But I'm no expert, and you can learn a lot more about it from books like So Deadly, So Perverse by Troy Howarth if you are so inclined. I'm just here to tell you that if you, like me, are a fan of the slasher history, then Andrea Bianchi's Strip Nude For Your Killer (aka Nude per l'assassino) is an essential piece of that puzzle, as it almost perfectly blends the tropes of the slasher with that of a traditional giallo, offering the best of both worlds for those who enjoy the two sub-genres equally. Because of its roots in Italy, it is of course considered a giallo, but if you put it up next to something like Deep Red or The Case of the Scorpion's Tail it looks a lot more like an American "body count" kind of movie. The title was familiar but I only now got to see it courtesy of Arrow Video (who have given it a terrific special edition release), and while I expected the usual kind of giallo I found myself increasingly amused (and pleased!) by how it felt like part of the slasher fad that hadn't even really started yet.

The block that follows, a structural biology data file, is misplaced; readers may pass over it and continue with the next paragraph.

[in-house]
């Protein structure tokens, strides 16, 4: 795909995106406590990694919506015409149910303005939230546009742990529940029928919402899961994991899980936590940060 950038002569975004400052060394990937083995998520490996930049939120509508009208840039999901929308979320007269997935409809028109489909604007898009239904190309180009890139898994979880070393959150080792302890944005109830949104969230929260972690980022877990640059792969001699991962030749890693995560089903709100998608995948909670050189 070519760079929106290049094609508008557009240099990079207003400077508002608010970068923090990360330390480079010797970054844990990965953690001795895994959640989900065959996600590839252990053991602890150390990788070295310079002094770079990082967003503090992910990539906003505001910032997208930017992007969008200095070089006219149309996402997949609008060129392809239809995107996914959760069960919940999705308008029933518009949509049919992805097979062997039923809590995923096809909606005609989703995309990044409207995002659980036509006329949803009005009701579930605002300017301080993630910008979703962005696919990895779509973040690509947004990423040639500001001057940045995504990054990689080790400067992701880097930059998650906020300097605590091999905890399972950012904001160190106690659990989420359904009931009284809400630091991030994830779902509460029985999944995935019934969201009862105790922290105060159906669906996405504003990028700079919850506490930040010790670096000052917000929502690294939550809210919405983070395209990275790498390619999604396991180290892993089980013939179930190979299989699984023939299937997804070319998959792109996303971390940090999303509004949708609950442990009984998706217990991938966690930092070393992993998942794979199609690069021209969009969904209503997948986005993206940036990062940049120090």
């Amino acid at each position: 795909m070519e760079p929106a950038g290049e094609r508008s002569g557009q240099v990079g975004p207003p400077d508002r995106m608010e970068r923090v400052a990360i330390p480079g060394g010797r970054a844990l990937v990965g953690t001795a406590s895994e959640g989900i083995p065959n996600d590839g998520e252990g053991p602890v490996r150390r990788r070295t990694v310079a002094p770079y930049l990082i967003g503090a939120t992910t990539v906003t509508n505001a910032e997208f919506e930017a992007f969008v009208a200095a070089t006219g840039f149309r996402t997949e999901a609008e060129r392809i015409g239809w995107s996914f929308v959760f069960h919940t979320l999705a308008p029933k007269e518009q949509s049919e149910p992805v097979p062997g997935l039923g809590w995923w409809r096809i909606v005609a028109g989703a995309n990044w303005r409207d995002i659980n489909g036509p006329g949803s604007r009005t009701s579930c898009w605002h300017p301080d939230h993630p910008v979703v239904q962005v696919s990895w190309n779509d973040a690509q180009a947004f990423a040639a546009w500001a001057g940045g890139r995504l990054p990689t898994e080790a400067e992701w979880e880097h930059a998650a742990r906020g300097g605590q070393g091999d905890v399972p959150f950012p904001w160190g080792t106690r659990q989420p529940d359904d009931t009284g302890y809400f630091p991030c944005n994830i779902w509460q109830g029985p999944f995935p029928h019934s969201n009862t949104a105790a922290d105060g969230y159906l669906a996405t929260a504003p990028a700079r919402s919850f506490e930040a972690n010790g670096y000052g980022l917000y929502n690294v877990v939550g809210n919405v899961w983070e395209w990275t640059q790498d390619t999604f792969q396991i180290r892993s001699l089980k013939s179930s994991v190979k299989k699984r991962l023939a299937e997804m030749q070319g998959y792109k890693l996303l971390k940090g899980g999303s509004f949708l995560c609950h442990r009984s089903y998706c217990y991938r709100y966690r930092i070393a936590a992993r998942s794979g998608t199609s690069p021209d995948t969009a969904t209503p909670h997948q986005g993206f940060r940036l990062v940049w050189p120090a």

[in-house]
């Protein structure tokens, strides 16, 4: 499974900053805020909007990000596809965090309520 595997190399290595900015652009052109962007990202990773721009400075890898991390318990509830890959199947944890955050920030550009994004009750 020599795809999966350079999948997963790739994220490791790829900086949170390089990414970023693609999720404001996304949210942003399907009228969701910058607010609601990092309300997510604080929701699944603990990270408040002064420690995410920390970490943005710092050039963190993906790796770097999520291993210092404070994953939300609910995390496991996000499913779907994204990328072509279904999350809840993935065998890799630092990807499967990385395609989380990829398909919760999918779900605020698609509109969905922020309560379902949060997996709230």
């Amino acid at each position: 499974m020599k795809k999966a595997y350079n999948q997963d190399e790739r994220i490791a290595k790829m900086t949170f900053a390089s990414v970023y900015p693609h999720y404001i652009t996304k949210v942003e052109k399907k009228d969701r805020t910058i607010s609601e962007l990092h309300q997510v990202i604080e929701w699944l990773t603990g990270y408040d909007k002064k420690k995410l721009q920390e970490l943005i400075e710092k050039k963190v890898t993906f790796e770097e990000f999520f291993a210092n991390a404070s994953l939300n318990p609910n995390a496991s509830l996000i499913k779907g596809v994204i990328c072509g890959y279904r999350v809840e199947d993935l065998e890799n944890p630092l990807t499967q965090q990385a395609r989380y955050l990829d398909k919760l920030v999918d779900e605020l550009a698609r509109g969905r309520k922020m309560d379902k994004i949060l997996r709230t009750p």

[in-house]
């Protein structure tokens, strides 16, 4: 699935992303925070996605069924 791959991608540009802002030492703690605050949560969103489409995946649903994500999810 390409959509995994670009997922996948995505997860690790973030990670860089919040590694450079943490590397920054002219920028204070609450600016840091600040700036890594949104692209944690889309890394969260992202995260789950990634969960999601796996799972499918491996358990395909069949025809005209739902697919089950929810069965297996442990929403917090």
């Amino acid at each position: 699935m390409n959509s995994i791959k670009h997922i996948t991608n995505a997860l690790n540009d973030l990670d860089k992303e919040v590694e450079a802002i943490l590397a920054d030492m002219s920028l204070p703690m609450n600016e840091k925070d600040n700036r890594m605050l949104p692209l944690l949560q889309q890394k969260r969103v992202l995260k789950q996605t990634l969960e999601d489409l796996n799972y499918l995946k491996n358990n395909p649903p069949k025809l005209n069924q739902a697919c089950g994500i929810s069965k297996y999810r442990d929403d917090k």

For starters - remember what I said about the muted appearance of killers in these things? Not the case here - our villain dons a motorcycle helmet and accompanying leather suit (very Night School, which incidentally was one of the more giallo-y American slashers), hiding their face and features from their victims while still giving us in the audience something besides POVs for its kill scenes. This gives the climax more of a stalk 'n chase kinda vibe than these are usually afforded; in most of the ones I've seen anyway, the killer identifies themselves and explains everything before being shot or knocked over a cliff or something. But here the murderer remains masked, hunting our hero Carlo (Nino Castelnuovo) around for a few largely silent minutes - it's a nice change of pace, even if the killer's identity ultimately barely means anything since it's someone we only saw in like two scenes in the first act.